05/31/2020, 2:19 pm EDT

Explaining Recent Tendency for Stalled U.S. Coastal Tropical Cyclones

Important to seasonal prediction of North Atlantic tropical cyclone activity is the evolution in recent years of the North Atlantic Warm Hole and the attendant upper air pattern. During the tropical cyclone season a persistent upper level trough has formed in the cooler atmosphere across the NAWH compensated for by a persistent upper ridge over Quebec (and vicinity). When the upper ridge is present as tropical cyclones go inland the U.S. coastline storms slow down and produce excessive rainfall similar to Harvey (2017), Florence (2018) and Imelda (2019). A similar dynamic is expected for AUG/SEP 2020.
05/29/2020, 8:31 am EDT

Why La Nina Could Be Stronger

Global SSTA models are forecasting a major contrast between ocean surface temperatures across the eastern equatorial Pacific (cool) versus the far western Pacific and eastern Indian Oceans (warmer). The contrasting ocean temperatures lead to stronger trade winds across the eastern Pacific tropics possibly increasing La Nina strength and duration.
05/21/2020, 12:00 pm EDT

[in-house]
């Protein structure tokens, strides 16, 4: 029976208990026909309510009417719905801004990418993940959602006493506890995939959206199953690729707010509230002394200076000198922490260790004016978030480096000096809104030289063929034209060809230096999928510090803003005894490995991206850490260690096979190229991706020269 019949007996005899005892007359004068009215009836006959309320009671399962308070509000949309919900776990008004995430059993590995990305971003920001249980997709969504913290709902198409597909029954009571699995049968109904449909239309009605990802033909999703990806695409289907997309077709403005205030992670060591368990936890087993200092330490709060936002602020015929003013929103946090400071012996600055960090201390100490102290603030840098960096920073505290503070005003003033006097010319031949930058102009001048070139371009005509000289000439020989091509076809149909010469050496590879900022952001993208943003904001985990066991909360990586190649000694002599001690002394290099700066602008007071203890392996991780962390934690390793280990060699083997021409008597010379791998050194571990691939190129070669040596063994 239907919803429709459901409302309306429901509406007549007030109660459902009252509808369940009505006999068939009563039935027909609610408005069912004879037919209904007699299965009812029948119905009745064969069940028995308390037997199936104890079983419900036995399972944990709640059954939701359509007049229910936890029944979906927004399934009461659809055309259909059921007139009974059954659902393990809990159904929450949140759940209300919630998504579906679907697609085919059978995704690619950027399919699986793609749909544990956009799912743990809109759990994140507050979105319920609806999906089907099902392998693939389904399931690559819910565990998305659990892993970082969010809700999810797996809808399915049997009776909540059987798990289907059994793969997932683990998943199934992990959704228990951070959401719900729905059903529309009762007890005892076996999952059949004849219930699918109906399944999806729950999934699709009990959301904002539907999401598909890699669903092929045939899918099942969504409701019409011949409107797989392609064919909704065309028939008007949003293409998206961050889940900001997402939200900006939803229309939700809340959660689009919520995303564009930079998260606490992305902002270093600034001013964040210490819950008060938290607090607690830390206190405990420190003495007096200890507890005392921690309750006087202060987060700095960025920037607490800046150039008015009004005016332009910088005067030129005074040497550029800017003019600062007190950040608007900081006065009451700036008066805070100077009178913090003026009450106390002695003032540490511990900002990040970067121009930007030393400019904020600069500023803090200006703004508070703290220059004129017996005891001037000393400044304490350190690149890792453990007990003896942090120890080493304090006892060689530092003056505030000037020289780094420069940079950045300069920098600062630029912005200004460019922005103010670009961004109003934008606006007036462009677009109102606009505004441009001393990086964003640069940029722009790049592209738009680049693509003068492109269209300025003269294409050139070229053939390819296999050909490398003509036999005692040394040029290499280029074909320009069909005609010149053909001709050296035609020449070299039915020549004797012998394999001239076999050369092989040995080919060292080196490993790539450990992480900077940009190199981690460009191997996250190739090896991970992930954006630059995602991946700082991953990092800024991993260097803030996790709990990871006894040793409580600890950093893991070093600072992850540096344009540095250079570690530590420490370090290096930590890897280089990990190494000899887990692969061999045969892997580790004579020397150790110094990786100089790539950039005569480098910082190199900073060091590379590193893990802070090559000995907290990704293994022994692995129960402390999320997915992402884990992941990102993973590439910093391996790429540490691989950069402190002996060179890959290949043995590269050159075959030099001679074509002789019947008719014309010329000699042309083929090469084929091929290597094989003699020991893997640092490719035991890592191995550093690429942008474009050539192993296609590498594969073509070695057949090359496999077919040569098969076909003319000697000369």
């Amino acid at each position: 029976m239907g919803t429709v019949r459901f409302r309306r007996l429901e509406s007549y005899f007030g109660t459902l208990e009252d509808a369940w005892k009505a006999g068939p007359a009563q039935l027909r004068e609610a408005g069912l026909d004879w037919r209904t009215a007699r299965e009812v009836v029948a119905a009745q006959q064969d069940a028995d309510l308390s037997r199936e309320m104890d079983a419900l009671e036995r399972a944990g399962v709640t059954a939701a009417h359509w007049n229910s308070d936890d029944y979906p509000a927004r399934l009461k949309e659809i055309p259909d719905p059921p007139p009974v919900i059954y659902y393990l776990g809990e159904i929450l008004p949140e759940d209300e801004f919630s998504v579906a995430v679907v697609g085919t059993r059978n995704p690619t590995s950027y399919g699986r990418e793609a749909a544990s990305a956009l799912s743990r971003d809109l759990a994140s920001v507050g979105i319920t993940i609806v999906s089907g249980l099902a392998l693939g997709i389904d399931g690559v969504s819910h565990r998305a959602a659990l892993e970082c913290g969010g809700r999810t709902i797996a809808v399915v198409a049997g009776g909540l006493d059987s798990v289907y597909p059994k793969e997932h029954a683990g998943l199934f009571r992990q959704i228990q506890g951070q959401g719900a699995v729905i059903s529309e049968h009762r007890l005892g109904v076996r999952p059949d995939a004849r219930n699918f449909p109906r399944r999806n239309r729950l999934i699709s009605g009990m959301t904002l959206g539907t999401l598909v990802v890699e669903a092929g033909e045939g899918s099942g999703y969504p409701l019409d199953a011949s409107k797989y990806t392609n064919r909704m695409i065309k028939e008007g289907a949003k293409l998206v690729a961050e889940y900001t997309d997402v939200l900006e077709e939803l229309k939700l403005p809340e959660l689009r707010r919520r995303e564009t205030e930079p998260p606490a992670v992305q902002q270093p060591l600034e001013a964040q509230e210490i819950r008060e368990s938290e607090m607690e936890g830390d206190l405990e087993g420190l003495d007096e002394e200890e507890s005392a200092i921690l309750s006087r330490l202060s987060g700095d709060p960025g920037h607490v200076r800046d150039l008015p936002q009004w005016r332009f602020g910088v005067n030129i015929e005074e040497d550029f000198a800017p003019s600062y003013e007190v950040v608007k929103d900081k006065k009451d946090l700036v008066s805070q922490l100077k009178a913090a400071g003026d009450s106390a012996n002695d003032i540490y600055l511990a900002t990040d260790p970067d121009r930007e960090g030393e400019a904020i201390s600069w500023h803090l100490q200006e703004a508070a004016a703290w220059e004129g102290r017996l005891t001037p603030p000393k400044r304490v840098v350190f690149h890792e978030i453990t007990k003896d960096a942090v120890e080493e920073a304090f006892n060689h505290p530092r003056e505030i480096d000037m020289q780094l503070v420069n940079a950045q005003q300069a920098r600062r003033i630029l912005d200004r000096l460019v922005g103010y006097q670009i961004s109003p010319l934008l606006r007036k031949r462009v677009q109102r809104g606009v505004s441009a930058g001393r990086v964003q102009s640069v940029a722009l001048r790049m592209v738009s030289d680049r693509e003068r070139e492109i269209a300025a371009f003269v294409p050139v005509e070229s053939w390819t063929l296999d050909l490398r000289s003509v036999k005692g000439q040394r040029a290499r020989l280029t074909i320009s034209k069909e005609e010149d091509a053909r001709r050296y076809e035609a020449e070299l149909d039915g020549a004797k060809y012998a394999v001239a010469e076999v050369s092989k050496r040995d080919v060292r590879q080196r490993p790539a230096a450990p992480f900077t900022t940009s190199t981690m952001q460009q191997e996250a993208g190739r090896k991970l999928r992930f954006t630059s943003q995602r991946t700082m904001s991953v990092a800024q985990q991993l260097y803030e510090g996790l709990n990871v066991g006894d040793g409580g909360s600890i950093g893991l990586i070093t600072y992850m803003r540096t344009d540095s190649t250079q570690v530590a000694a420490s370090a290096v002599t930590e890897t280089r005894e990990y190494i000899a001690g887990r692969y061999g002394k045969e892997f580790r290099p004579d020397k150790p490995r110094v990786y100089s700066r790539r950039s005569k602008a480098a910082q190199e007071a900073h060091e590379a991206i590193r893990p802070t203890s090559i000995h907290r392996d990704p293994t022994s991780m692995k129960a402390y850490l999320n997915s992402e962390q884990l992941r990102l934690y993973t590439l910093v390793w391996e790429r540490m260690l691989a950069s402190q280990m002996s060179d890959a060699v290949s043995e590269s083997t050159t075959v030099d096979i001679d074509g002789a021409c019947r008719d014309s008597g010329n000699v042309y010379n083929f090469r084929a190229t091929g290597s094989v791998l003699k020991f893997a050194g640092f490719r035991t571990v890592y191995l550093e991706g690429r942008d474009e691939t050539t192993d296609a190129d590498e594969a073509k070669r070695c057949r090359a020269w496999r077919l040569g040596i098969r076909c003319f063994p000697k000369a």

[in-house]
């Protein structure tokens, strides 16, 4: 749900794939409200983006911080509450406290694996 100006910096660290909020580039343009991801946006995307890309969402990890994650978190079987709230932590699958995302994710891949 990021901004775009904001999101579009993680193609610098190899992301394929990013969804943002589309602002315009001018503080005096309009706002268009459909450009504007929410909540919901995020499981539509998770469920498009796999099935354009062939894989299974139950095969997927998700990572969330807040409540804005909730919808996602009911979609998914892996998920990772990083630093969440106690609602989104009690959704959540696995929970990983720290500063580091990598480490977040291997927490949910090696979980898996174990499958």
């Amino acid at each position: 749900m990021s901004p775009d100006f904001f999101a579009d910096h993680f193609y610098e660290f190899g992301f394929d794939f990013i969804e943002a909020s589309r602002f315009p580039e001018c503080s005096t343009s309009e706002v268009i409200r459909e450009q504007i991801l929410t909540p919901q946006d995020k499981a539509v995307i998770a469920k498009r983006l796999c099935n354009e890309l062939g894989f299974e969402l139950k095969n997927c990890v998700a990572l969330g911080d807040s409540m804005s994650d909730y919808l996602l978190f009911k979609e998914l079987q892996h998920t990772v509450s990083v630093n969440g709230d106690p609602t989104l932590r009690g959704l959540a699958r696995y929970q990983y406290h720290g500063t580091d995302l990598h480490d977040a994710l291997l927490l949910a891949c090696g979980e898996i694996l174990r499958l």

NOAA 2020 North Atlantic Hurricane Outlook

NOAA/NHC issues their 2020 North Atlantic basin tropical cyclone activity forecast. The outlook indicates above normal activity similar to forecasts issued in early April by other leading (market) providers. The seasonal forecast indicates 13-19 tropical storms, 6-10 hurricanes and 3-6 major hurricanes.
05/19/2020, 10:44 am EDT

Warmer Than Normal Ocean Surface Lead To Frequent and More Powerful Tropical Cyclones This Season

Already three tropical cyclones have formed in the northern hemisphere before the official June 1 start to the tropical cyclone season. Warmer-than-normal ocean water played a key role in leading to the formation of Arthur east of Florida, rapid intensification of Vongfong to a category 3 tropical cyclone before striking the Philippines and emergence of a category 5 tropical cyclone (Amphan) in the Bay of Bengal.